When oedema occurs in an older person who is overweight, doctors will likely recommend that the person loses weight. Exercising, quitting smoking and avoiding high salt intake are likely a good idea for any senior, and they can help with oedema too.

Simply elevating the feet can help drain the fluid away too.

Sometimes, diuretics are prescribed for older people with swollen legs and feet. These are medications that force your body to let go of some fluid it’s been retaining. However, NICE argues that diuretics, which can have their own side effects, are prescribed too often when they are not absolutely needed.

Compression stockings are another common solution for swollen feet or ankles, particularly those due to vein or heart problems. They are essentially a tight sock that squeezes your foot and leg to force fluid upward and stop it from gathering in your lower extremities. Note that ordinary tight socks are not the same thing! In fact, overly tight garments can be a cause of swollen feet or legs.

For swollen ankles due to a sprain, the NHS recommends the PRICE treatment:

  • Protection, such as a support for sprains that you can buy at the chemist
  • Rest
  • Ice – each 2-3 hours, use an ice pack for 20 minutes (Note: don’t put ice directly against your skin).
  • Compression
  • Elevation

There are many other possible treatments for other causes of swelling. For example, antibiotics could be given for an infection.

Coping with swollen feet and ankles

When an older person has chronically swollen feet and ankles, it’s important for them to find socks and shoes that don’t constrict or harm their feet. This is particularly true for diabetic seniors because people with diabetes can lose feeling in their feet, so they may not even notice that their feet are injured.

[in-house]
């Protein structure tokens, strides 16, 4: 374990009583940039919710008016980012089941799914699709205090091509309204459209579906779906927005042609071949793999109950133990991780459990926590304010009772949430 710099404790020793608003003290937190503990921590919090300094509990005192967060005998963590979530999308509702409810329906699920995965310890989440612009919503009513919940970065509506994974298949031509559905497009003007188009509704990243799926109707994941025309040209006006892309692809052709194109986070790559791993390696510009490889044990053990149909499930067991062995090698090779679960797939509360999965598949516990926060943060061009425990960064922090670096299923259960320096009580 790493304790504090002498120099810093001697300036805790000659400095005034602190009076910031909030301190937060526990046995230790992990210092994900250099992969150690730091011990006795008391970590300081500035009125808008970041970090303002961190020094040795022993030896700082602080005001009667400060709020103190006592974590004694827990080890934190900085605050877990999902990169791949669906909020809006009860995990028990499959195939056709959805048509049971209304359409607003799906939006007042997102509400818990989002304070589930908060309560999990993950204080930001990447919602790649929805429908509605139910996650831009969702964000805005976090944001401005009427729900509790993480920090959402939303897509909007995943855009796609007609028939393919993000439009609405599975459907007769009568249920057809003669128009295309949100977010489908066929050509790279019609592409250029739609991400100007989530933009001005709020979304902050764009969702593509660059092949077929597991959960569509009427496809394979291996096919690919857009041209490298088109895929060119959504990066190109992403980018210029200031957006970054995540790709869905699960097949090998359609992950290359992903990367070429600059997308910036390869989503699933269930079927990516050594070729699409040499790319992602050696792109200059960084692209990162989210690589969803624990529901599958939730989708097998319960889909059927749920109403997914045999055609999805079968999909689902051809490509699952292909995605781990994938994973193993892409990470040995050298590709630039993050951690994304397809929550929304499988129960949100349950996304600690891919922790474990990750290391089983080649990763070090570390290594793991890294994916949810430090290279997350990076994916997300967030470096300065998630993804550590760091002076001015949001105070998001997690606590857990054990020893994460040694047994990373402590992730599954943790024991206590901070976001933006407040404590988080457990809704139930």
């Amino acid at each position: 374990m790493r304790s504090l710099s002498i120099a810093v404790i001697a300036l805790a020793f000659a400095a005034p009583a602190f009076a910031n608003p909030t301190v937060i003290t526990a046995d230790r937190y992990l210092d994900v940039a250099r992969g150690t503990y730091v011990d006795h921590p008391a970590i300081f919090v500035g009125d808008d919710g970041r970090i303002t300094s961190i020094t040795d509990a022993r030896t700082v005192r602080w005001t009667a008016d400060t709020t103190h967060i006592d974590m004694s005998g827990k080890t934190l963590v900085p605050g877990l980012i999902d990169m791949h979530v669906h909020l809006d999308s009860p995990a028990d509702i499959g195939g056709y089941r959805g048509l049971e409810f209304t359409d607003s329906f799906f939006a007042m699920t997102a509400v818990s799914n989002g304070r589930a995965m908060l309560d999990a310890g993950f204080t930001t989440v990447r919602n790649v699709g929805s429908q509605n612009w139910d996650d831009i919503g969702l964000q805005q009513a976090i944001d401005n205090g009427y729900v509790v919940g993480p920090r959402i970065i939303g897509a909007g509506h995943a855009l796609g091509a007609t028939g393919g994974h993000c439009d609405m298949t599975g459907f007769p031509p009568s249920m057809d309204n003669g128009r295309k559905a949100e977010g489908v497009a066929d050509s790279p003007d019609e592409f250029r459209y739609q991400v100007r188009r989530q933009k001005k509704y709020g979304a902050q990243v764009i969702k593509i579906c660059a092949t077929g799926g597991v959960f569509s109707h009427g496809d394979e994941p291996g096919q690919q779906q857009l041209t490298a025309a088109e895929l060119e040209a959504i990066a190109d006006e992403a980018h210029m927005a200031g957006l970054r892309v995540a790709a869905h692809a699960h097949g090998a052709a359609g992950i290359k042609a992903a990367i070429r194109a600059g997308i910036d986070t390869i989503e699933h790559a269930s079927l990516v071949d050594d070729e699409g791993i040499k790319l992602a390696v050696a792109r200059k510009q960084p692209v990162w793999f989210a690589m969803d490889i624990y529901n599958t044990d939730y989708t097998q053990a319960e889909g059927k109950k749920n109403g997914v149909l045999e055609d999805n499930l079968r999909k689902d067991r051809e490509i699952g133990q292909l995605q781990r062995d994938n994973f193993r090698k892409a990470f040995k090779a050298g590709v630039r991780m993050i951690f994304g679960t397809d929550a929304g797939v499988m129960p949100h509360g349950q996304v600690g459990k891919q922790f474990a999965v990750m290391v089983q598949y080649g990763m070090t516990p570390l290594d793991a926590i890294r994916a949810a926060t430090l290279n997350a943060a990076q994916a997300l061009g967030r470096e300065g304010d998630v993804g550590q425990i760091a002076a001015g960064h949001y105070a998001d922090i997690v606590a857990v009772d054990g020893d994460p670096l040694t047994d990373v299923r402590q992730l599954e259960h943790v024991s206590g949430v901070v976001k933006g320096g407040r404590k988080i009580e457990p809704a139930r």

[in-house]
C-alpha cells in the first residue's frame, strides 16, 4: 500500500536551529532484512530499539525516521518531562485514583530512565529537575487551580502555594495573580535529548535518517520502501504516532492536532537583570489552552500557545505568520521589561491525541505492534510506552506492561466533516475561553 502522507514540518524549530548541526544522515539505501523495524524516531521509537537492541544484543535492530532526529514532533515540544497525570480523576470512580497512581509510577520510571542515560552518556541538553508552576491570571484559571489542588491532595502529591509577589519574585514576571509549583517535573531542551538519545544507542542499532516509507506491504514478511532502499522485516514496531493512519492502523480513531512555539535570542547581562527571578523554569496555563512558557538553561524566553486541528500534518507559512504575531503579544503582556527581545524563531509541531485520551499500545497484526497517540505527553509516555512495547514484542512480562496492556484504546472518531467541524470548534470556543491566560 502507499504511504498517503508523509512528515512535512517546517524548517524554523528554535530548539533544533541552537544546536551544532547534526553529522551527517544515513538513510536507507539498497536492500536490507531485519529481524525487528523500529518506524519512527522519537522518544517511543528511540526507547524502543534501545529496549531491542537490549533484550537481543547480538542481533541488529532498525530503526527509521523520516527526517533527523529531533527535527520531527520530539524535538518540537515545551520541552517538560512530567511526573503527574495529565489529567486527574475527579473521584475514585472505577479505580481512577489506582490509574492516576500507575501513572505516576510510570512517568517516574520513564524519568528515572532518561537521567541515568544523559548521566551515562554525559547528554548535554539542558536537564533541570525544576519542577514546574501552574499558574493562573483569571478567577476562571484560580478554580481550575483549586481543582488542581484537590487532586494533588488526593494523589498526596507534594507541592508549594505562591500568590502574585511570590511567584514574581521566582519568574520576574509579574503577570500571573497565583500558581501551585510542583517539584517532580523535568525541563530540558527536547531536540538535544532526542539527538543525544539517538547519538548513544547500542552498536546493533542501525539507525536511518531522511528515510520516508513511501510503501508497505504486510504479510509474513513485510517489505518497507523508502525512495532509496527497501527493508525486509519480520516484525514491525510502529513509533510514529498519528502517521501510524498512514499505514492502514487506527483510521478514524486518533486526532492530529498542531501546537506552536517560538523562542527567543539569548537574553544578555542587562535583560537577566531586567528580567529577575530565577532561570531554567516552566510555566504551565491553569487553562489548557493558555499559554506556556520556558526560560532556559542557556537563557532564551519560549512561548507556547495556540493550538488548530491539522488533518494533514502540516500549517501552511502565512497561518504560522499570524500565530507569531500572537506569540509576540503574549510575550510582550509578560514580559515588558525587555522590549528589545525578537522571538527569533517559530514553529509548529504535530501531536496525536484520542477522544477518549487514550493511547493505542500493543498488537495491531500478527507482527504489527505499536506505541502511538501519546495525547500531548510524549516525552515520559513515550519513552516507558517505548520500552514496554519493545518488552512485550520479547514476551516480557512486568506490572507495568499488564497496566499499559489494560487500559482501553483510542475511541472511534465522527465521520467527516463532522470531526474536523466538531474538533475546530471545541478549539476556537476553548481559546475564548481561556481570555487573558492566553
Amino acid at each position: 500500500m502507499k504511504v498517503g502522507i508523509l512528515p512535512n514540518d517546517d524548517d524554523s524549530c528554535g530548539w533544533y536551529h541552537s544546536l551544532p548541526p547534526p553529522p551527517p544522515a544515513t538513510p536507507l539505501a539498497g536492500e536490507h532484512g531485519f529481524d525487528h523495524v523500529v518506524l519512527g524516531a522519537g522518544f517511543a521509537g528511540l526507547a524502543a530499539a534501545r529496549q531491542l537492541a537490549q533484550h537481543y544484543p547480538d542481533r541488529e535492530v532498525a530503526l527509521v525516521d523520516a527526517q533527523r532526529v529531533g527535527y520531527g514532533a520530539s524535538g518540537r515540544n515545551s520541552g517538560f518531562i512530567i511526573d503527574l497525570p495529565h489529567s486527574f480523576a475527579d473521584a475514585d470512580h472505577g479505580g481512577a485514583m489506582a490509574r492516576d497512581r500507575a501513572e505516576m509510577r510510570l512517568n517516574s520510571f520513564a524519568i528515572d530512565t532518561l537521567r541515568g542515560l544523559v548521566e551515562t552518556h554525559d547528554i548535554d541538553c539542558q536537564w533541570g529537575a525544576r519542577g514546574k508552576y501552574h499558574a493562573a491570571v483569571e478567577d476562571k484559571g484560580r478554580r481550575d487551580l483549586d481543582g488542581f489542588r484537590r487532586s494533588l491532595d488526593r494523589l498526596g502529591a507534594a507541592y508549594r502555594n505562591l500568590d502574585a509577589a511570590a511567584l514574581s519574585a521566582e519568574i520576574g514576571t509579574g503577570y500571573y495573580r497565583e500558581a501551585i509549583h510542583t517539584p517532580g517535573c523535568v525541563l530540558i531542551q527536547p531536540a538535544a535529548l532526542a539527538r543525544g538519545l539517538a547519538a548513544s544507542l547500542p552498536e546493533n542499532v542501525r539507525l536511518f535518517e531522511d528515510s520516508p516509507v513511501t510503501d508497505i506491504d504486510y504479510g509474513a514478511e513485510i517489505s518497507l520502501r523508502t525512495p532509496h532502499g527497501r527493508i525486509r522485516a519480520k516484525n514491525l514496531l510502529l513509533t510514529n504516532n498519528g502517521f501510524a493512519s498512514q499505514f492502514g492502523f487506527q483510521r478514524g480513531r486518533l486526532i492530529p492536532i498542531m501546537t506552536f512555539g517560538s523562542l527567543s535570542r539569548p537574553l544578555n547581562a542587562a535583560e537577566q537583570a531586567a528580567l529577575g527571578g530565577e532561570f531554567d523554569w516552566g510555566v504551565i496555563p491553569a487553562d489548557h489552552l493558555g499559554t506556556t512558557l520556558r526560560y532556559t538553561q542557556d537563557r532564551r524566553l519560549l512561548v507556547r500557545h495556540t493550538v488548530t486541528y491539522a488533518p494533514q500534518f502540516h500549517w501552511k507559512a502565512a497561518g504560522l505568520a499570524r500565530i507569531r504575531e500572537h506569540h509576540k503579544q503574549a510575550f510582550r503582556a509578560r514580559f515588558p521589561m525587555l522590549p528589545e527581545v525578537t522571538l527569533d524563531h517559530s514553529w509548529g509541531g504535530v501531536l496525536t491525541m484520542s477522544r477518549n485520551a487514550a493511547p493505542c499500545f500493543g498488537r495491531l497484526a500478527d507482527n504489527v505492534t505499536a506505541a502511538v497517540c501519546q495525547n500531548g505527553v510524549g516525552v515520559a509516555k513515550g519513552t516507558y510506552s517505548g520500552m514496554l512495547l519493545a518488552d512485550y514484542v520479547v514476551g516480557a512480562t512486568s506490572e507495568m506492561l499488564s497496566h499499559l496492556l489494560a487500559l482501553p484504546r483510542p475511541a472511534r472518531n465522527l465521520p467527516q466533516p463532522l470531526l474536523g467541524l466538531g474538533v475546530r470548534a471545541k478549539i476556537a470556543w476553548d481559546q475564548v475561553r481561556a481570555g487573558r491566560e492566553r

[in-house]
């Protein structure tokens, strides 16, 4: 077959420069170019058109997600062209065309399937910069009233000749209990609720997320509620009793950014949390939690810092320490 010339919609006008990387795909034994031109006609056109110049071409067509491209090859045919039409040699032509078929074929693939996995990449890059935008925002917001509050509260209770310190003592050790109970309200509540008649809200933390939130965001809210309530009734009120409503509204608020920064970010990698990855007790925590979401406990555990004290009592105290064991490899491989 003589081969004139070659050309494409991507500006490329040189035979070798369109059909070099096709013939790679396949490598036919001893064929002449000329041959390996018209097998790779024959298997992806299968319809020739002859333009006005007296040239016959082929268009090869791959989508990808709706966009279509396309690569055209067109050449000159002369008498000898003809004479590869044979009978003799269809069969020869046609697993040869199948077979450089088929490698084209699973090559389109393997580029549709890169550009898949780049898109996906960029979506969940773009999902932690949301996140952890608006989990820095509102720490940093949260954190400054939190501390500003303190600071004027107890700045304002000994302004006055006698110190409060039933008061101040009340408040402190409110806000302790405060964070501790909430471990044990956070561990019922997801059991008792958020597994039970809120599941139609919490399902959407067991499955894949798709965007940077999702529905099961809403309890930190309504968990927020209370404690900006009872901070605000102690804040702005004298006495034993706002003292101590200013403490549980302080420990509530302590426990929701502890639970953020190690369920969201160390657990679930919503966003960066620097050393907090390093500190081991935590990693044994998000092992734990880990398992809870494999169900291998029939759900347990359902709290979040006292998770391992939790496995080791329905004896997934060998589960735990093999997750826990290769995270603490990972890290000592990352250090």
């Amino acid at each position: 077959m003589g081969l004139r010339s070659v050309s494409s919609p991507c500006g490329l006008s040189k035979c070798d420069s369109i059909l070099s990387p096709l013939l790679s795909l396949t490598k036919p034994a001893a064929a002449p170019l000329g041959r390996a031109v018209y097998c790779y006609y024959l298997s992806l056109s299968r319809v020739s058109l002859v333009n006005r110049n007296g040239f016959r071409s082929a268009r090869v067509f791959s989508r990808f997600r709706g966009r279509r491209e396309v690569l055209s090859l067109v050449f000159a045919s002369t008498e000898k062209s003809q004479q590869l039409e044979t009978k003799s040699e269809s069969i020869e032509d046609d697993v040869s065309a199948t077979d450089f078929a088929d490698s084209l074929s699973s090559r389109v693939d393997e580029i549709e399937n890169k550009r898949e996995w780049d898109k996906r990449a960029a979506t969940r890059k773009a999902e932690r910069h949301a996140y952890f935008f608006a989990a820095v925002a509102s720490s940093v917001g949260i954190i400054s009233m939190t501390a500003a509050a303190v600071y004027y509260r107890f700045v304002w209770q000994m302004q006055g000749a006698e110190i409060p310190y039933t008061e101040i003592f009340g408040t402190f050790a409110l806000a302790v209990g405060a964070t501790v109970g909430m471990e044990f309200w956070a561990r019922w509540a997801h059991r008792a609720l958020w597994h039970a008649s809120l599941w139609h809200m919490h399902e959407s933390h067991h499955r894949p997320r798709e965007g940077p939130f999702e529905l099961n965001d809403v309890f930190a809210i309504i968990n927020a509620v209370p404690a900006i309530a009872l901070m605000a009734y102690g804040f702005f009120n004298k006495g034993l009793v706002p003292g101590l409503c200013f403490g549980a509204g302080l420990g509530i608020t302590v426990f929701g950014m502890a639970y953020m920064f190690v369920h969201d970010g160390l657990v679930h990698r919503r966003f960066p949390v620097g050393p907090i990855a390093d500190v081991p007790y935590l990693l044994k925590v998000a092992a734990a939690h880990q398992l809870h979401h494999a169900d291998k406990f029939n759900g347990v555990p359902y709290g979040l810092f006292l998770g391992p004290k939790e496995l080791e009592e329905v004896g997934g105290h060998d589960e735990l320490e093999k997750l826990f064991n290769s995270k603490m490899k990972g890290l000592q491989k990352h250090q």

Socks, slippers and shoes that allow more room for swollen feet are typically described as “extra wide.” “Diabetic-friendly” products are also usually extra wide and designed not to rub in a way that could be damaging.

If you’re looking for this type of product, Fitville is a UK shoe retailer that provides a lot of options for wide feet and people with diabetes.

Extra protection for seniors with swollen feet and ankles

Regardless of its cause, swelling in the feet or ankles can make mobility a little trickier for seniors. That’s because it can make the ankles and feet feel stiff and heavy. Of course, in some cases pain is also an issue.

Whenever an older person has difficulties with walking, it’s a concern because there’s increased risk of a fall. Falls are especially dangerous to seniors, and they’re even more dangerous if the older person ends up lying on the floor for a long time.

Fortunately, a personal alarm for the elderly provides great protection against just this scenario. Fall detection functionality ensures that if an older person falls, even if they’re unconscious, help will be called. It works through sensors in the alarm that can detect the fall.

One-touch buttons are also a great feature to help keep seniors safe. With an alarm that has one-touch functionality, older people just need to touch a single button to call for help. That’s crucial if an older person is experiencing a medical crisis related to swelling and needs to get assistance fast.

You can get these functions and many more from personal alarms through SureSafe, a UK leader in personal alarms that’s rated an impressive 4.8 out of 5 stars on Trustpilot. If you’d like more info about how our alarms can help seniors with leg and ankle swelling, just give us a call on 0808 189 1671. Alternatively, you can reach out through our live chat or simply request a call back.